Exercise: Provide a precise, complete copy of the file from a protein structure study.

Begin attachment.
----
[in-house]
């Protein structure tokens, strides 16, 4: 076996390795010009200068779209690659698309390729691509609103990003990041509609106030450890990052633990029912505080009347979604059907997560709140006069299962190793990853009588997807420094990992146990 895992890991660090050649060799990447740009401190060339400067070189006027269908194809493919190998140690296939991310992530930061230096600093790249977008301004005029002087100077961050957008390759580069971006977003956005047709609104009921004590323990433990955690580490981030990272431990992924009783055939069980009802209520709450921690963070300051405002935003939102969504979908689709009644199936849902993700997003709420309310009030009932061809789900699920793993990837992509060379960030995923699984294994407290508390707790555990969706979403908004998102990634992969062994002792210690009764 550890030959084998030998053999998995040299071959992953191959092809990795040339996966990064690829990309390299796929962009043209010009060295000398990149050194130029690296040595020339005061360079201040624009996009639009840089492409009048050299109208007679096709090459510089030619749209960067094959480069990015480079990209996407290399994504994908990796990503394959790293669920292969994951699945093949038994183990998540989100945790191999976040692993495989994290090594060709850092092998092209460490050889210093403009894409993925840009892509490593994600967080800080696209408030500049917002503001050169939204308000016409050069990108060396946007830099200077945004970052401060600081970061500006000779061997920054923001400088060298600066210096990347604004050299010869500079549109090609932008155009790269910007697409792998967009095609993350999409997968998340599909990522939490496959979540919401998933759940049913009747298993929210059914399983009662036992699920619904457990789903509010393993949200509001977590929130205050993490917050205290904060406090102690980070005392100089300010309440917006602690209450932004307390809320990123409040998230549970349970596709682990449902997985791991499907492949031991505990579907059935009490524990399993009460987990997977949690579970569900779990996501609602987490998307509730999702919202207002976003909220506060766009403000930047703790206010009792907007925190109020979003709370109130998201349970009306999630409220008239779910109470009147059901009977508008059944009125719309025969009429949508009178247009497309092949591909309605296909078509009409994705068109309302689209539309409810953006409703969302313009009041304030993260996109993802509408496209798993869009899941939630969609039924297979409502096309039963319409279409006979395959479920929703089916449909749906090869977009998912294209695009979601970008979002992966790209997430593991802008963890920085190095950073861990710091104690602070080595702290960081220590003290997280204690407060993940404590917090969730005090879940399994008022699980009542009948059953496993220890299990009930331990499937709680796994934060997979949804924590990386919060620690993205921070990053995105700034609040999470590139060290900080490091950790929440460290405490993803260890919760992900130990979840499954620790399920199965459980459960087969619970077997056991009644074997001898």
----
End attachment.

[in-house]
């Protein structure tokens, strides 16, 4: 076996390795010009200068779209690659698309390729691509609103990003990041509609106030450890990052633990029912505080009347979604059907997560709140006069299962190793990853009588997807420094990992146990 895992890991660090050649060799990447740009401190060339400067070189006027269908194809493919190998140690296939991310992530930061230096600093790249977008301004005029002087100077961050957008390759580069971006977003956005047709609104009921004590323990433990955690580490981030990272431990992924009783055939069980009802209520709450921690963070300051405002935003939102969504979908689709009644199936849902993700997003709420309310009030009932061809789900699920793993990837992509060379960030995923699984294994407290508390707790555990969706979403908004998102990634992969062994002792210690009764 550890030959084998030998053999998995040299071959992953191959092809990795040339996966990064690829990309390299796929962009043209010009060295000398990149050194130029690296040595020339005061360079201040624009996009639009840089492409009048050299109208007679096709090459510089030619749209960067094959480069990015480079990209996407290399994504994908990796990503394959790293669920292969994951699945093949038994183990998540989100945790191999976040692993495989994290090594060709850092092998092209460490050889210093403009894409993925840009892509490593994600967080800080696209408030500049917002503001050169939204308000016409050069990108060396946007830099200077945004970052401060600081970061500006000779061997920054923001400088060298600066210096990347604004050299010869500079549109090609932008155009790269910007697409792998967009095609993350999409997968998340599909990522939490496959979540919401998933759940049913009747298993929210059914399983009662036992699920619904457990789903509010393993949200509001977590929130205050993490917050205290904060406090102690980070005392100089300010309440917006602690209450932004307390809320990123409040998230549970349970596709682990449902997985791991499907492949031991505990579907059935009490524990399993009460987990997977949690579970569900779990996501609602987490998307509730999702919202207002976003909220506060766009403000930047703790206010009792907007925190109020979003709370109130998201349970009306999630409220008239779910109470009147059901009977508008059944009125719309025969009429949508009178247009497309092949591909309605296909078509009409994705068109309302689209539309409810953006409703969302313009009041304030993260996109993802509408496209798993869009899941939630969609039924297979409502096309039963319409279409006979395959479920929703089916449909749906090869977009998912294209695009979601970008979002992966790209997430593991802008963890920085190095950073861990710091104690602070080595702290960081220590003290997280204690407060993940404590917090969730005090879940399994008022699980009542009948059953496993220890299990009930331990499937709680796994934060997979949804924590990386919060620690993205921070990053995105700034609040999470590139060290900080490091950790929440460290405490993803260890919760992900130990979840499954620790399920199965459980459960087969619970077997056991009644074997001898």